The haste with which schools were closed down in the wake of the COVID-19 pandemic thrown every University Management into the air. With the announcement of going online, thus the embattled e-learning system which saw a lot of backlash from students: the fear of the internet became a thing of the past.
The novelty of the pandemic called for novel decisions to keep the educational system running. Hence in the case of UEW, the introduction of the moodle platform. With its innitial problems, tirelessly such have been fixed over the period of mandatory stay at home.
Public discourse on the closure of schools seems to have given government some level of leverage even with the opposition NDC. In some instances, the arguments and counter arguments point to the same solution.i.e closure.
In the immediate, University Managements have placed a great deal of emphasis and energy to developing robust e-learning systems and have also made provisions for the excesses created by these systems to be able to equitably implement these systems to favour all students. Both the one in an affluent society and the less must not be disadvantaged. They say.
Just at the normalisation stage, the President announces the re-opening of schools to FINAL YEAR STUDENTS. I was not alarmed because the wide consultations with all stakeholders appear to water down backlash. In the case of NUGS, the stands of government was what was read to us at their presser: playing the devil’s advocate. The window was given to the Minister of Education to now define the specific roadmap to opening schools in light of who a final year student is.
In the Ministry of Information’s press briefing, as usual the Education Minister was in his flamboyant state to itemise the spicific standard procedure for reopening of schools. I was shocked to learn after all the talks that he could not in this instance define who is a final year student in the case of the Universities.
However, there is an erroneous impression that final year student is a *regular student* with one or less than one academic year to complete school.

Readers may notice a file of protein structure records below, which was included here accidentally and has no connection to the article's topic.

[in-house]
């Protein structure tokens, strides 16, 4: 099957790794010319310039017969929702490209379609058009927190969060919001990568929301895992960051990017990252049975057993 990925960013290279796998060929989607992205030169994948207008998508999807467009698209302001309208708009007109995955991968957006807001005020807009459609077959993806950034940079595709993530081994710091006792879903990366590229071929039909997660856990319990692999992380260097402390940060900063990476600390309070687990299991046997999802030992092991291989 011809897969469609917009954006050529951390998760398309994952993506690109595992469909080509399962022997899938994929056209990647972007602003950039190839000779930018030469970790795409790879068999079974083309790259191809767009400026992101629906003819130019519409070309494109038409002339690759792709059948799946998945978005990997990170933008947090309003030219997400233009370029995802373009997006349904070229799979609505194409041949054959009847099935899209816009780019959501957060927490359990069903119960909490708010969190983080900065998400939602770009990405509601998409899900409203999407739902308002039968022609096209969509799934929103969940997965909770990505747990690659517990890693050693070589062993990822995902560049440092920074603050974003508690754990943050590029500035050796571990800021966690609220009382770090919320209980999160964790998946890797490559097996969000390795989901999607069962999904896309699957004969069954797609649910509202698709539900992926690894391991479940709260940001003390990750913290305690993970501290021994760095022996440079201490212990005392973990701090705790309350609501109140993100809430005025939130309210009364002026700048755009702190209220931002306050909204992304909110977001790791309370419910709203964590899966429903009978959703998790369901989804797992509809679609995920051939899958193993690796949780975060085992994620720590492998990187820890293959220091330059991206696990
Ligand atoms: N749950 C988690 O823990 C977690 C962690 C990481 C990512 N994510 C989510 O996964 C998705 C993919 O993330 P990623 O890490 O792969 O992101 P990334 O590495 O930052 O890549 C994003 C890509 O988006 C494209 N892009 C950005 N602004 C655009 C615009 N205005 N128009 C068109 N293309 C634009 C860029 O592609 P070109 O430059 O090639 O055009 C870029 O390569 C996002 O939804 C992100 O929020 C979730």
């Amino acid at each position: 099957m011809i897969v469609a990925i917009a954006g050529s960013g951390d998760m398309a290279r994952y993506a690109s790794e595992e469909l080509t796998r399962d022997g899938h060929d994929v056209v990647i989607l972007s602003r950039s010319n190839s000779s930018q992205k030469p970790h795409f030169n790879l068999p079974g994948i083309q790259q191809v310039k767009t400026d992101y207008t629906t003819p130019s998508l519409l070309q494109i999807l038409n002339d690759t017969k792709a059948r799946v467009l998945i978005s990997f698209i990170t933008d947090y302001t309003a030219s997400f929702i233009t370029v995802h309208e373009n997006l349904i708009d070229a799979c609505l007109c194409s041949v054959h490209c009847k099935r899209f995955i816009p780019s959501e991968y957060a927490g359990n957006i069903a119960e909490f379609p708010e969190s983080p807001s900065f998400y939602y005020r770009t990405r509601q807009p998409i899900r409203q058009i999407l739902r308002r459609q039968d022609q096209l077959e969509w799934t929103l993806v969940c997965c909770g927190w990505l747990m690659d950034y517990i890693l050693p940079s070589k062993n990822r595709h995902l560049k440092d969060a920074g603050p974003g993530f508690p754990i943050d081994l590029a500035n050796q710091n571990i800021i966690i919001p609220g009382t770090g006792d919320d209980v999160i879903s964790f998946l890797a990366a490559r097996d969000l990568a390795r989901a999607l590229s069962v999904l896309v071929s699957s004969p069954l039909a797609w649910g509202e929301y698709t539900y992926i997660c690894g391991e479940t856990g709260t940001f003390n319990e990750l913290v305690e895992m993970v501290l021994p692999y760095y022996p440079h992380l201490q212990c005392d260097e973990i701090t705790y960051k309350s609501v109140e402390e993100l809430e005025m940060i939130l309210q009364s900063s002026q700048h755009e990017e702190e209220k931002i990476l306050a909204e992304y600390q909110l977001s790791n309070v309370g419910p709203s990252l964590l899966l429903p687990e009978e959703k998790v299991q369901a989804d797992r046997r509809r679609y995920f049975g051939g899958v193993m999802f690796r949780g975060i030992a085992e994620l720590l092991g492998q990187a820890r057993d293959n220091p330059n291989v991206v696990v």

The Minister must be reminded that his definition of a final year University student is deficient. Because, in almost all the Universities, there are different streams of final year students. Lets use UEW as a context case study. In UEW, there are Regular, Sandwich, Evening, TVET, Sandwich and Diploma Sandwich students. In all these streams, there are final year students.
The numerical analysis of these streams defeats the idea for which reason only final year students were allowed the doors of the Universities.
There is an estimated Five Hundred TVET final year students, Six Hundred Diploma Sandwich final year students, One Thousand Sandwich students, Eight Hundred Evening final year students, and Two thousand Five Hundred Regular final year students. This is in the case of UEW, Kumasi. In sum, there are over three thousand final year students for just UEW, Kumasi. So for the Minister to limit his definition of a final year student to exclude all the other streams in the University is worrying.
Currently, there is a heavy burden on the University Managements whether or not to allow all the final year students in all the streams to come to school or just the regular students.
It is a know fact that, if all the final year students of all the streams report, it will render the WHO protocols useless. And our resolve to solve the problem will rather escalate the surge in numbers of the COVID-19 positive cases.
I am therefore calling on the Minister to come clear on his definition of a final year University student and which stream of same should come to school on the 15th.
Boateng Samuel Clinton
IAMA Award Winning Student Activist(2018/19)
TTAG Excellence Award Winning Student Activist(2014/15)